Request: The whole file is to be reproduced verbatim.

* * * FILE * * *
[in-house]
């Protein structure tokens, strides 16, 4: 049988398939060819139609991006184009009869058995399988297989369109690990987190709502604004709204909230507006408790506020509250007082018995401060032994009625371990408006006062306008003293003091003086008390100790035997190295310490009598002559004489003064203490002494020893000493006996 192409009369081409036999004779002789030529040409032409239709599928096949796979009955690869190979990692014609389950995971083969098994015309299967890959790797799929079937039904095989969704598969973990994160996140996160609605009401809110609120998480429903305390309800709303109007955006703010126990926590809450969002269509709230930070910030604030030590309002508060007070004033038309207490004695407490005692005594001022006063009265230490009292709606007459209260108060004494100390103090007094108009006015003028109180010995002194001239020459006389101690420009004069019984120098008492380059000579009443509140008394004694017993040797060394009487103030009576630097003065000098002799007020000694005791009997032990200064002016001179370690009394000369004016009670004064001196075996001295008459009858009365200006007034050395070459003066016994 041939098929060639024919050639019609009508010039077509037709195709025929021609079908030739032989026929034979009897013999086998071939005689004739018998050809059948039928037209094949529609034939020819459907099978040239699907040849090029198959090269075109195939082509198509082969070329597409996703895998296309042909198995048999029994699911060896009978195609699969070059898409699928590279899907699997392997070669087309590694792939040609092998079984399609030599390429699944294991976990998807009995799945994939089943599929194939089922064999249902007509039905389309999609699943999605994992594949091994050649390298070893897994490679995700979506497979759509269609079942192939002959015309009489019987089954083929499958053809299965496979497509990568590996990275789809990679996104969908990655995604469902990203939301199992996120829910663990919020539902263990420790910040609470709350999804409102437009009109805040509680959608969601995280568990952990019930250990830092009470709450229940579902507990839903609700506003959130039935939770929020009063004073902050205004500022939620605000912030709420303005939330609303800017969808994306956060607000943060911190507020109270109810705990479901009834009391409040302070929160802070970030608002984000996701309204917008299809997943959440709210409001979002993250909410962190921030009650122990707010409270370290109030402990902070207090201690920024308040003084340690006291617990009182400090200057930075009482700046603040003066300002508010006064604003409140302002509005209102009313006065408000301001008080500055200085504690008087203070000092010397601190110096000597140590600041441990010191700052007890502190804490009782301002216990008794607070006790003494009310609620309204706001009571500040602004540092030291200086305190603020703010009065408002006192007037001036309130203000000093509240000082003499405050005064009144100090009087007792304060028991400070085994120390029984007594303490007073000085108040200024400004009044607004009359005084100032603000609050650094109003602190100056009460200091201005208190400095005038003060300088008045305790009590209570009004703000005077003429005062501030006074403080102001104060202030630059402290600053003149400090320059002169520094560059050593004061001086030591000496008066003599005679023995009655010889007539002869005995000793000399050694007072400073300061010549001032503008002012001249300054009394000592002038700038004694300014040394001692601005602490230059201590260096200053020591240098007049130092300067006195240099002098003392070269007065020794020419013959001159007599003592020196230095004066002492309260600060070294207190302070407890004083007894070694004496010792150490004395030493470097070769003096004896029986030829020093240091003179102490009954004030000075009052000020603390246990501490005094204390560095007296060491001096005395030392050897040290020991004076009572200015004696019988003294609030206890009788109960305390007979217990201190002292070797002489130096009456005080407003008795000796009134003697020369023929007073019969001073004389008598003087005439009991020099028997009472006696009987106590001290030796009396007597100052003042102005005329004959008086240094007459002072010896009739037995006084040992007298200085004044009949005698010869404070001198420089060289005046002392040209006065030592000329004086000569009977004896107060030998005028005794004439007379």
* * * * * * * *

[in-house]
């Protein structure tokens, strides 16, 4: 049988398939060819139609991006184009009869058995399988297989369109690990987190709502604004709204909230507006408790506020509250007082018995401060032994009625371990408006006062306008003293003091003086008390100790035997190295310490009598002559004489003064203490002494020893000493006996 192409009369081409036999004779002789030529040409032409239709599928096949796979009955690869190979990692014609389950995971083969098994015309299967890959790797799929079937039904095989969704598969973990994160996140996160609605009401809110609120998480429903305390309800709303109007955006703010126990926590809450969002269509709230930070910030604030030590309002508060007070004033038309207490004695407490005692005594001022006063009265230490009292709606007459209260108060004494100390103090007094108009006015003028109180010995002194001239020459006389101690420009004069019984120098008492380059000579009443509140008394004694017993040797060394009487103030009576630097003065000098002799007020000694005791009997032990200064002016001179370690009394000369004016009670004064001196075996001295008459009858009365200006007034050395070459003066016994 041939098929060639024919050639019609009508010039077509037709195709025929021609079908030739032989026929034979009897013999086998071939005689004739018998050809059948039928037209094949529609034939020819459907099978040239699907040849090029198959090269075109195939082509198509082969070329597409996703895998296309042909198995048999029994699911060896009978195609699969070059898409699928590279899907699997392997070669087309590694792939040609092998079984399609030599390429699944294991976990998807009995799945994939089943599929194939089922064999249902007509039905389309999609699943999605994992594949091994050649390298070893897994490679995700979506497979759509269609079942192939002959015309009489019987089954083929499958053809299965496979497509990568590996990275789809990679996104969908990655995604469902990203939301199992996120829910663990919020539902263990420790910040609470709350999804409102437009009109805040509680959608969601995280568990952990019930250990830092009470709450229940579902507990839903609700506003959130039935939770929020009063004073902050205004500022939620605000912030709420303005939330609303800017969808994306956060607000943060911190507020109270109810705990479901009834009391409040302070929160802070970030608002984000996701309204917008299809997943959440709210409001979002993250909410962190921030009650122990707010409270370290109030402990902070207090201690920024308040003084340690006291617990009182400090200057930075009482700046603040003066300002508010006064604003409140302002509005209102009313006065408000301001008080500055200085504690008087203070000092010397601190110096000597140590600041441990010191700052007890502190804490009782301002216990008794607070006790003494009310609620309204706001009571500040602004540092030291200086305190603020703010009065408002006192007037001036309130203000000093509240000082003499405050005064009144100090009087007792304060028991400070085994120390029984007594303490007073000085108040200024400004009044607004009359005084100032603000609050650094109003602190100056009460200091201005208190400095005038003060300088008045305790009590209570009004703000005077003429005062501030006074403080102001104060202030630059402290600053003149400090320059002169520094560059050593004061001086030591000496008066003599005679023995009655010889007539002869005995000793000399050694007072400073300061010549001032503008002012001249300054009394000592002038700038004694300014040394001692601005602490230059201590260096200053020591240098007049130092300067006195240099002098003392070269007065020794020419013959001159007599003592020196230095004066002492309260600060070294207190302070407890004083007894070694004496010792150490004395030493470097070769003096004896029986030829020093240091003179102490009954004030000075009052000020603390246990501490005094204390560095007296060491001096005395030392050897040290020991004076009572200015004696019988003294609030206890009788109960305390007979217990201190002292070797002489130096009456005080407003008795000796009134003697020369023929007073019969001073004389008598003087005439009991020099028997009472006696009987106590001290030796009396007597100052003042102005005329004959008086240094007459002072010896009739037995006084040992007298200085004044009949005698010869404070001198420089060289005046002392040209006065030592000329004086000569009977004896107060030998005028005794004439007379």